This Policy applies to all members of the Board of Trustees, including appointed, ex-officio, and elected members as well as non-Board of Trustee voting members of a Board Committee (“Board Members”). In addition to this policy, a Board Committee may adopt their own policy to guide the identification and review of conflicts of interest.
Fiduciary Responsibilities. Board Members will act in a manner consistent with their fiduciary responsibilities to the University. Board Members will place the University’s interests ahead of their private interests. Board Members will exercise their powers and duties in the best interests of the Board and the University and for the public good.
Use of Authority/Information. Board Members will not use their positions, or any privileges or information attendant to their offices, to obtain or provide others with a benefit that is inconsistent with the policies of the University. No Board Member will solicit or accept any gift, loan, or other item of value, or the promise thereof in the future, which would tend to influence improperly the manner in which the Board Member performs their duties.
Competition or Diversion of Opportunity. No Board Member will knowingly compete with the University for any property, asset, or opportunity that may be of interest to the University unless the University has been informed of the opportunity on a timely basis and has declined to act on it. No Board Member will divert to another individual or entity an opportunity that may be of interest to the University unless the University has first been informed of the opportunity and has declined to act on it.
Conflict of Interest. (a) A conflict of interest exists when financial interests or other opportunities for the personal benefit of a Board Member, member of their immediate family or an associated business may compromise the Board Member’s independence of judgment in fulfilling their Board duties. (b) Board Members will endeavor to remain free from the influence of any conflicting interest in fulfilling their Board duties. Board Members will exercise care that no detriment to the University results from conflicts between their interests and those of the University.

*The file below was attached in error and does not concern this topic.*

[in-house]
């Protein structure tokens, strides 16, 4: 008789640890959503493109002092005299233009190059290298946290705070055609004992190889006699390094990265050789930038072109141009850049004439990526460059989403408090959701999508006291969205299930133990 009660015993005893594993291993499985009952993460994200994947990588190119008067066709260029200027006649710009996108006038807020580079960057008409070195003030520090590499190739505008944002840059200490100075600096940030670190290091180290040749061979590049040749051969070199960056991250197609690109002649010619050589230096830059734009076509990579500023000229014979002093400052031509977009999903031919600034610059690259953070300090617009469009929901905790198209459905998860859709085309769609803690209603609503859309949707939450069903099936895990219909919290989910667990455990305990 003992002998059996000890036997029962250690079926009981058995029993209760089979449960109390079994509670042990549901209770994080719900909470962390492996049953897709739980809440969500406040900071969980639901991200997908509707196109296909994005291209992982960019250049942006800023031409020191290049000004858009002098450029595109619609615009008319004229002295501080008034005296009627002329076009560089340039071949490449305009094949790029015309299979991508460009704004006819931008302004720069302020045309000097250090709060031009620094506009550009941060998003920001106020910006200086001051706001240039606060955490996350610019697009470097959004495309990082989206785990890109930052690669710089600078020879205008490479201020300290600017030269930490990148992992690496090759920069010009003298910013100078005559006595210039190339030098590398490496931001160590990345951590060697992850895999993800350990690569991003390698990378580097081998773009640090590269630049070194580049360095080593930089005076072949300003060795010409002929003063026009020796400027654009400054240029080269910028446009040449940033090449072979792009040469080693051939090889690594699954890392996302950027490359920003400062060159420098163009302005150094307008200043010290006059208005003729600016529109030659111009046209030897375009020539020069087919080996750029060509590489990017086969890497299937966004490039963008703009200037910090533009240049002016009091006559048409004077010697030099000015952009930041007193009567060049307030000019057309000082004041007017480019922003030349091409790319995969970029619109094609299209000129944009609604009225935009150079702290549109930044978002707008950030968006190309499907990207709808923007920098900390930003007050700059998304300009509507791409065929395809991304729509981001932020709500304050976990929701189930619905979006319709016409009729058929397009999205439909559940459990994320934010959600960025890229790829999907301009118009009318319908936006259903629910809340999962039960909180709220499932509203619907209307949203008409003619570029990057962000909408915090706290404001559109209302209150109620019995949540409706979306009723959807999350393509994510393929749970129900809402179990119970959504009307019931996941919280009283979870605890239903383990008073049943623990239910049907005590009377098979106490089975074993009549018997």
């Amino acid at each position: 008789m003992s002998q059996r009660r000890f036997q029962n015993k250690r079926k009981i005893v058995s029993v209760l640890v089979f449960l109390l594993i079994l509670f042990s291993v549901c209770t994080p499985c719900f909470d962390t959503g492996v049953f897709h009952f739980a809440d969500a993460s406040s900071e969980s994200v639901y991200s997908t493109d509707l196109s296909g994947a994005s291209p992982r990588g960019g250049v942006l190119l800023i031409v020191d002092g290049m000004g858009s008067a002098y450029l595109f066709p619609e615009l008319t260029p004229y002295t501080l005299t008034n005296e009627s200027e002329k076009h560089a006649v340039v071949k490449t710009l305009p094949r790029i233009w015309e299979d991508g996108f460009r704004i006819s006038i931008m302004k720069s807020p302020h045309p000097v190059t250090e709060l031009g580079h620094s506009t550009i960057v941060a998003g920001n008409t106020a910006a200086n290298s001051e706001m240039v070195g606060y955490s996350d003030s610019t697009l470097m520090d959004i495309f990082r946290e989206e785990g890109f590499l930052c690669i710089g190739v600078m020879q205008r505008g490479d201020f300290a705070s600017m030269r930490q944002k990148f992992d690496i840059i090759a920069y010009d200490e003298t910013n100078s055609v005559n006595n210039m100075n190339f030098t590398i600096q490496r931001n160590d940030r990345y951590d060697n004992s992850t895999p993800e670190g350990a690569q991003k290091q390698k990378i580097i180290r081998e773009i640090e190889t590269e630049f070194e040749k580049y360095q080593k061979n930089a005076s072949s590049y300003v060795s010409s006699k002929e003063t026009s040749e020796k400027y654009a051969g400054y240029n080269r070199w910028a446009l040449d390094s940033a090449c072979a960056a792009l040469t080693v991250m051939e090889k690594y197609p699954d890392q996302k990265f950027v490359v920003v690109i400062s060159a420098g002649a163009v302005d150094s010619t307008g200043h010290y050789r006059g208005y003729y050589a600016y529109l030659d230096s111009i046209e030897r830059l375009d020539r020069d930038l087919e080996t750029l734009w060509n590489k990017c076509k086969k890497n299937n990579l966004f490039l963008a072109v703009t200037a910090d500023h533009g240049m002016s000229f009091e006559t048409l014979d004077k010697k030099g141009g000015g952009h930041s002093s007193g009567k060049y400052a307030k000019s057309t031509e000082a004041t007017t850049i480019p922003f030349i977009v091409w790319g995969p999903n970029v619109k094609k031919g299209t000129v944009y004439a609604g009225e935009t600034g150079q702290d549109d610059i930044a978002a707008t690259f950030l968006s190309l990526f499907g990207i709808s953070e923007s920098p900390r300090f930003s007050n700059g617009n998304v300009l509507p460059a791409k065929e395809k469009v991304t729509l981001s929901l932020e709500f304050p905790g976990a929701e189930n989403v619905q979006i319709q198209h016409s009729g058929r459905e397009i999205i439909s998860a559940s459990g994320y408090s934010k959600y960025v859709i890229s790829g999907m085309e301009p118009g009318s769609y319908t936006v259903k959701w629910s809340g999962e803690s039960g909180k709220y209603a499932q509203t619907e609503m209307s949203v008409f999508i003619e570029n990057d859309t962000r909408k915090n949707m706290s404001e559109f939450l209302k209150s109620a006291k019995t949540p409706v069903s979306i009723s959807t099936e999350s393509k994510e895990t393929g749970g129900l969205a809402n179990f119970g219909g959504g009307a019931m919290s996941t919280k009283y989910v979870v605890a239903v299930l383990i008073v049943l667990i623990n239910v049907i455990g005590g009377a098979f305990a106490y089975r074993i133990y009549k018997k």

Disclosure of Conflicts. If a Board Member believes that they may have a conflict of interest or is notified of a complaint of non-compliance with this Policy, the Board Member shall promptly and fully disclose the potential conflict to the Executive Secretary to the Board of Trustees and shall refrain from participating in any way in the matter until the conflict question has been resolved. The Executive Secretary to the Board of Trustees shall inform the Chair of the Board, the President, the General Counsel, and the Chief Compliance Officer of any conflicts of interest which have been disclosed to the Executive Secretary.
Determining Conflicts. The opinion of the Chief Compliance Officer, following consultation with the Executive Secretary of the Board of Trustees and General Counsel, shall be final in regard to determining compliance with this Policy. The Executive Secretary to the Board of Trustees may consult with the remaining members of the Board, or other appropriate University personnel, in making the determination.
Addressing Conflicts. If it is determined that a conflict of interest exists, the Chair of the Board, the President, the Executive Secretary of the Board, and the General Counsel shall work with the affected Board Member to address the conflict and explore alternative arrangements that would eliminate the conflict. If after reasonable efforts, it is not possible to reach a mutually acceptable alternative arrangement, the Board Member shall be excluded from participating in the transaction or matter relating to the conflict. If it is determined the Chair of the Board has a conflict, the same process outlined above will be followed, without participation of the Chair.
Violations. If a Board Member fails to disclose a conflict of interest or a conflict is otherwise discovered after the fact, the matter shall be forwarded to the Executive Secretary to the Board of the Trustees for review. The full Board of Trustees shall review the matter and determine corrective action, which may include, but is not limited to, termination of a contract or other appropriate measures.
The Chief Compliance Officer, in consultation with the General Counsel, may develop guidelines and procedures to implement this policy.
12/16/2022 (Approved by Joint Audit & Compliance Committee)
02/22/2023 (Approved by the Board of Trustees)